Batman follows the assassin and finally catches up with her on a rooftop. They get in a little scuffle where Batman surreptitiously plants a tracking device on her. Batman knows the assassin won’t kill him, and he can’t follow her home if he knocks her out, so he allows himself to be pinned.
It turns out Robin has slipped into the city. He sees this situation, reads it wrong, and swoops in to “save” Batman. This results in a little misunderstanding and character conflict that works really well for setting up tension between the two characters. Which is odd, because this is Robin’s first and last appearance in the game.
Batman hands off the “Gotham’s hospitals have maybe been poisoned by Joker’s toxin blood” plot to him. Which is a shame, since the writers forget all about this plot before the end. Robin will phone Batman up in a few hours for exposition, but this story didn’t need him for that. We already have Alfred and Oracle to deliver different types of exposition.
Basically, Robin serves no purpose in this story and this scene sets up a character dynamic it never uses. In this scene, Robin is here to bring Batman another Bat-gadget, when the story has already established that Batman has automated delivery systems for exactly this sort of job. None of the other supervillains refer to Robin. Hugo Strange never mentions him. Batman doesn’t request his help, even when he’s screwed and desperately in need of help. It’s like Robin doesn’t exist outside of this scene.
The most likely explanation I can come up with is that the writers were essentially using this scene to test and see if the audience was open to having Robin around or if they wanted to stick with stoic loner Batman. Perhaps they were wary of building the next game around an idea the audience hated and decided to field-test it first. (If that’s really the case, then I wish they’d done the same sort of testing with the stupid Bat-Tank.)
I don`t need you here Robin. I can continue to ignore Protocol Ten without your help.
The other explanation is that they were doing a little worldbuilding in preparation for the sequel, which does indeed feature Robin. Although, this is an odd and perfunctory introduction to him. In Arkham Asylum, Batman dealt with a full-blown escape and never once entertained the possibility of calling for Robin. This led the audience to make the (quite reasonable) assumption that this particular Batman didn’t have a Robin yet. (Or perhaps anymore.) But now this scene makes it clear that there is a Robin, and Batman just didn’t see fit to call him. And here in Arkham City, Batman sends Robin away rather than enlisting his help.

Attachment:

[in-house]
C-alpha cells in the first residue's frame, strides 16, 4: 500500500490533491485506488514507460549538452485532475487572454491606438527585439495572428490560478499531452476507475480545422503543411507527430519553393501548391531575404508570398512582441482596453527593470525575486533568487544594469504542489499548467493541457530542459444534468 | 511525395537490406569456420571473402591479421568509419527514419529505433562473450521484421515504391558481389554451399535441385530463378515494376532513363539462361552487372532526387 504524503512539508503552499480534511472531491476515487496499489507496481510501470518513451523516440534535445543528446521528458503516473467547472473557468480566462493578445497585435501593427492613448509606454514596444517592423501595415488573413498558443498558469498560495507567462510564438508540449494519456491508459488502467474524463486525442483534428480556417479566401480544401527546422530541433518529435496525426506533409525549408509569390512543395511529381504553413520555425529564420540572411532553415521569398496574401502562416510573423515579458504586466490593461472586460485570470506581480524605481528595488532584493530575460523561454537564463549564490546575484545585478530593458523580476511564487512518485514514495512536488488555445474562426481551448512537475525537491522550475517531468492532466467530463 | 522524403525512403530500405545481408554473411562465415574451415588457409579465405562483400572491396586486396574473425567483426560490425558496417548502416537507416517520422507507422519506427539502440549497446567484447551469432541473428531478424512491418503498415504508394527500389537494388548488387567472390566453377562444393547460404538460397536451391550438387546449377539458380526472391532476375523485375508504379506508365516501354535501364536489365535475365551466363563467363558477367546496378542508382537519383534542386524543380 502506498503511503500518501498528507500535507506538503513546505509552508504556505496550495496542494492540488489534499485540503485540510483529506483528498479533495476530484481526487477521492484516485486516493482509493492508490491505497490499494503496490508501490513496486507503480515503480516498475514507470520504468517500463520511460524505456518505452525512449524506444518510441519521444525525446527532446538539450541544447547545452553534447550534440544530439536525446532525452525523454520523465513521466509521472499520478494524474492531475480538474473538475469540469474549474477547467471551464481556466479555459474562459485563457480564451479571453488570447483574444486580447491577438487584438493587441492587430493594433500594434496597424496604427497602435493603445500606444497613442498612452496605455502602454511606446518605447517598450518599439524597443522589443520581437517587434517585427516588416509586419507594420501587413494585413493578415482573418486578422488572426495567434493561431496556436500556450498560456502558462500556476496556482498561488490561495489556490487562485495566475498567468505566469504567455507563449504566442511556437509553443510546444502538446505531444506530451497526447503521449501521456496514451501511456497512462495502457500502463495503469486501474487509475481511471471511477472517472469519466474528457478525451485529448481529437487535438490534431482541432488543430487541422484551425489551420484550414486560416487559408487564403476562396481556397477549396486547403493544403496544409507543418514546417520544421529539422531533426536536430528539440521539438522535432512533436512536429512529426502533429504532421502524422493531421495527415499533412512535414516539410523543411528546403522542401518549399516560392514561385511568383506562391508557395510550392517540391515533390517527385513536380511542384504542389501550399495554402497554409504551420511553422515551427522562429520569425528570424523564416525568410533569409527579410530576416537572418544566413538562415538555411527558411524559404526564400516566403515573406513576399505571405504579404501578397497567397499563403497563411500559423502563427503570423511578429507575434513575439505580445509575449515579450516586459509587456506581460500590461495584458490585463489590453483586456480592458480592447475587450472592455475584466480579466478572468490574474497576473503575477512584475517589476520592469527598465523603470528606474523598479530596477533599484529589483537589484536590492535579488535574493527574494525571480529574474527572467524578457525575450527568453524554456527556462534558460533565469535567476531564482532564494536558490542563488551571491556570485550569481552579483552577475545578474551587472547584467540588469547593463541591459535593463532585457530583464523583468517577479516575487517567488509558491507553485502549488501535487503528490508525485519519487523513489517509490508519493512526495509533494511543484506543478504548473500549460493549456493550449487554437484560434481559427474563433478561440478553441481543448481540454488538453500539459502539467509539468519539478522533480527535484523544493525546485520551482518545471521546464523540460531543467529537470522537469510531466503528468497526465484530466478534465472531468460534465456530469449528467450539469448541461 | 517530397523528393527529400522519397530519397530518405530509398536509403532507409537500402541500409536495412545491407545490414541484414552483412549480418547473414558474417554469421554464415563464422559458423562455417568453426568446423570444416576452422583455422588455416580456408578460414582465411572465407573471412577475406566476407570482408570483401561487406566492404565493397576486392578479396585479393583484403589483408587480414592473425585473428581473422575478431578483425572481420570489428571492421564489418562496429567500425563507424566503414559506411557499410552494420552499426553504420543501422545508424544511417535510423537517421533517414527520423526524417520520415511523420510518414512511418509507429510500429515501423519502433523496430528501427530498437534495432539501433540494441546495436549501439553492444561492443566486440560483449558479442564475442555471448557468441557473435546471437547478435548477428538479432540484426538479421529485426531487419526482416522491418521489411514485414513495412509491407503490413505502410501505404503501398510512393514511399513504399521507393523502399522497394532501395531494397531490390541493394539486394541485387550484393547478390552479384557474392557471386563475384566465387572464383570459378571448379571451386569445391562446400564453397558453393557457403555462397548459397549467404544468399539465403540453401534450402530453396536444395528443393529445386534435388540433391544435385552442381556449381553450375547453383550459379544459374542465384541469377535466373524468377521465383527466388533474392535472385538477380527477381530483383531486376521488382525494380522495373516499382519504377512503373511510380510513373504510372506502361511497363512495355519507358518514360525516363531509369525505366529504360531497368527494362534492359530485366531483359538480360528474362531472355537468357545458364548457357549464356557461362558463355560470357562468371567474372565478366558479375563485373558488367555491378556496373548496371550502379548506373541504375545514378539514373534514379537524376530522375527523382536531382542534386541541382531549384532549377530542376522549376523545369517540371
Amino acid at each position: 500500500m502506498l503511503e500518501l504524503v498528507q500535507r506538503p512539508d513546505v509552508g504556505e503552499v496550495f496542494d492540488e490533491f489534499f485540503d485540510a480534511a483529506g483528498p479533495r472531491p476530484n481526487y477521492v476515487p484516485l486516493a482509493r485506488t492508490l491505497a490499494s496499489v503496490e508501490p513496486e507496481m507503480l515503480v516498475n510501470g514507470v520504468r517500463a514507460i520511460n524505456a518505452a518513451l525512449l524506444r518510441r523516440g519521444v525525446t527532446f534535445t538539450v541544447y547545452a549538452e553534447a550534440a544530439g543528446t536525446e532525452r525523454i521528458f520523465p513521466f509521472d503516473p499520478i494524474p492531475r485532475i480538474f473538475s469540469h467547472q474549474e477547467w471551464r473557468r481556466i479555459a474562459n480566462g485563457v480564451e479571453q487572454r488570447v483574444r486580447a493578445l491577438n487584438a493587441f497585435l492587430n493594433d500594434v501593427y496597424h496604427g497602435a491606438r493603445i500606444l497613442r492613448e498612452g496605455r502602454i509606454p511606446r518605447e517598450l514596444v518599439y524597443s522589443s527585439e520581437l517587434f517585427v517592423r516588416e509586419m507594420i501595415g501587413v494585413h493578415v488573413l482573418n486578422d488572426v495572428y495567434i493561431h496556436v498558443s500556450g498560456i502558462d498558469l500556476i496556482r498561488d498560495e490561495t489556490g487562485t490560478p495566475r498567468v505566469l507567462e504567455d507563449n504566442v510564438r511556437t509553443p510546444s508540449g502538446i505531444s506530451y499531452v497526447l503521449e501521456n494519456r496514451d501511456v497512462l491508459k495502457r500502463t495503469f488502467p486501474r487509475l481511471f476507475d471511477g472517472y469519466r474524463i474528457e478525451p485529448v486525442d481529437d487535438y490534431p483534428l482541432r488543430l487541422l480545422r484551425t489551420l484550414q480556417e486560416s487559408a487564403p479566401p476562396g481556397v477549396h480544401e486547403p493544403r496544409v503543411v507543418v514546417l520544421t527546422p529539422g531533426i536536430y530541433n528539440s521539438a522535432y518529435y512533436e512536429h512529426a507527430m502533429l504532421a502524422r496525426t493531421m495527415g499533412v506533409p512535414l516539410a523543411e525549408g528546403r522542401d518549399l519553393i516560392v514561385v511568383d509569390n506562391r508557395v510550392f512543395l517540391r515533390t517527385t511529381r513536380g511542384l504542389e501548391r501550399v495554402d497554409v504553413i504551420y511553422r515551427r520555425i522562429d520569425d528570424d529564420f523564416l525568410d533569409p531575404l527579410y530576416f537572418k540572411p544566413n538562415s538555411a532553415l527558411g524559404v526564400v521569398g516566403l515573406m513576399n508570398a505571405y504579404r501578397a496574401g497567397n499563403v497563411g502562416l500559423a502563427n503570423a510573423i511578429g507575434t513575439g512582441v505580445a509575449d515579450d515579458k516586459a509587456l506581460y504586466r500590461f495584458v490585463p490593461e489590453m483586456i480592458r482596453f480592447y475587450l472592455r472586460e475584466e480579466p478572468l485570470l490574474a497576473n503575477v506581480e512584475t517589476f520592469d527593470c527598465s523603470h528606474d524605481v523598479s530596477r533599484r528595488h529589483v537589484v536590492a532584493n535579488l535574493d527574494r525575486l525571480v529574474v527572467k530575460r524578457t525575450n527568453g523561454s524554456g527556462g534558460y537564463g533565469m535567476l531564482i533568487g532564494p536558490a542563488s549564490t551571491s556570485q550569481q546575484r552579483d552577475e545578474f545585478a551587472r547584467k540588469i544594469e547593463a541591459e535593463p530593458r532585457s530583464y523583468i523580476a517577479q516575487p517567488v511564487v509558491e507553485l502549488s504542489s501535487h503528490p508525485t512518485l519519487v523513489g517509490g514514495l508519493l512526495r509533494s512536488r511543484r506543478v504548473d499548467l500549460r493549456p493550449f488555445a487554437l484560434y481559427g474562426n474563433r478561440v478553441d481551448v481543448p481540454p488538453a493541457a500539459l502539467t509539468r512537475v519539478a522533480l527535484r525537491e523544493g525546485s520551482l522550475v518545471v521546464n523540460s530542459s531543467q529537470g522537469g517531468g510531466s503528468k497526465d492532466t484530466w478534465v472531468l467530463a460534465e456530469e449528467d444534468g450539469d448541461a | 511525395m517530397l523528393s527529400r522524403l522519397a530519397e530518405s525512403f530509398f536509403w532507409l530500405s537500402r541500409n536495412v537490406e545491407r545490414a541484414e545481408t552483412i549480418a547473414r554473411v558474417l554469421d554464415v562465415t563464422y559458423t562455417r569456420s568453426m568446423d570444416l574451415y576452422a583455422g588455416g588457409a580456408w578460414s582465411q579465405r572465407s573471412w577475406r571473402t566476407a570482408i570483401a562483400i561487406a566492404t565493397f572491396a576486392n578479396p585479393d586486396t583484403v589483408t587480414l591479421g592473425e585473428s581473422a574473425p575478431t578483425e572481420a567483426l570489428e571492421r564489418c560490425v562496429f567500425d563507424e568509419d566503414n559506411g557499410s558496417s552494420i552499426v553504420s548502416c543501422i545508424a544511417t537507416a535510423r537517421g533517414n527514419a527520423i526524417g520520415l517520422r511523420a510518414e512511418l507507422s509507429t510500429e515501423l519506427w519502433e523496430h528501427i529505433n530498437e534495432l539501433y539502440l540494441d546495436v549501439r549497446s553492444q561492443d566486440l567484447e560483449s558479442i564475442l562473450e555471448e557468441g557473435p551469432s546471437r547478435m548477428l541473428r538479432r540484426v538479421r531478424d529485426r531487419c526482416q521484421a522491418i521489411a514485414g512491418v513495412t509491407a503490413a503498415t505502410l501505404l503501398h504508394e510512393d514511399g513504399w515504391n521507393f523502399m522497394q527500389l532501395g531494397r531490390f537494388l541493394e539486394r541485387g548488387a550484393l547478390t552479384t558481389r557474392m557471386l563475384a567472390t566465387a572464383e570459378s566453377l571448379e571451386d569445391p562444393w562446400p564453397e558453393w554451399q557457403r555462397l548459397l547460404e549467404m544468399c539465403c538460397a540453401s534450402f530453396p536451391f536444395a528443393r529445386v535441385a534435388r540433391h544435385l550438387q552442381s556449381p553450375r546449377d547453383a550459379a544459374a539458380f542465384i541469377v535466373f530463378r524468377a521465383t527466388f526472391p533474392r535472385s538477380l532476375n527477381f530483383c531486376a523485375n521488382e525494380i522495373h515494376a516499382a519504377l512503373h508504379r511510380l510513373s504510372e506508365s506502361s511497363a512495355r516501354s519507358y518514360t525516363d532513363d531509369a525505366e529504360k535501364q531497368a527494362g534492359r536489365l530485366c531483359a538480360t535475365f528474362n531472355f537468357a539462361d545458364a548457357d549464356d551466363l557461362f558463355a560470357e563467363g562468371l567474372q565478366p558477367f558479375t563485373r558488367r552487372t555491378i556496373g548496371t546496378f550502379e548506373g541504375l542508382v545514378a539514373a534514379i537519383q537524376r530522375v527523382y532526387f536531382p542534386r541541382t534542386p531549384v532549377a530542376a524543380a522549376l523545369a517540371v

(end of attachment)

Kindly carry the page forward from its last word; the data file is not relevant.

So what we have is a version of Batman that has teamed up with Robin but never wants Robin to do anything. The subplot involving the toxin in Gotham’s blood supply could easily have been handed off to Commissioner Gordon. Indeed, that would make more sense than giving the job to Robin. What’s Robin going to do? Punch the toxins? Quip the toxins away? This is not a problem that can be solved with acrobatics and banter.
No matter how you look at it, the Robin in this universe is kind of strange. How long has he been Robin? Through cultural osmosis I’m aware that there have been many Robins. Some have died, others turned evil, and others moved on to solo careers. Which one is thisObviously it’s Tim Drake, but that’s not going to convey much to anyone that doesn’t follow the comics.? Where are we in the mythology of Batman? Is this a new Robin that Batman doesn’t yet trust, or an old Robin after they’ve had a falling out?
“But Shamus, this is actually based on the Batman & Robin from The Animated Series / The Comics / The Brave and the Bold.”
I’m sure there is some version of Batman out there that fits with this and gives us some kind of context. That’s fine. That’s great for fans. But I’m not going to watch hundreds of hours of cartoons or read hundreds of comic to understand how this particular duo works. I’m just saying that if this Robin scene is here for the worldbuilding then it’s not doing it’s job. Telling the audience to go consume other, larger works is not worldbuilding.
I’m not saying this part is bad. I’m saying I could use way more of it. Considering how massively important the Robin legacy is in Arkham Knight, it’s really frustrating that he gets so little screen time in this game. Heck, I think he gets fewer lines of dialog than sidequest punching bag Mad Hatter.
Some concept art of Arkham City`s Robin. In the game, his hood is up so you can`t tell that his head is shaved.
I am not a huge fan of this take on Robin’s look. This Games Radar article talks about the developer’s rationale for the design. It pretty much confirms what I said above: They’re basically assuming we’re all Batman nerds who are up-to-date on the ever-changing ocean of Bat-lore.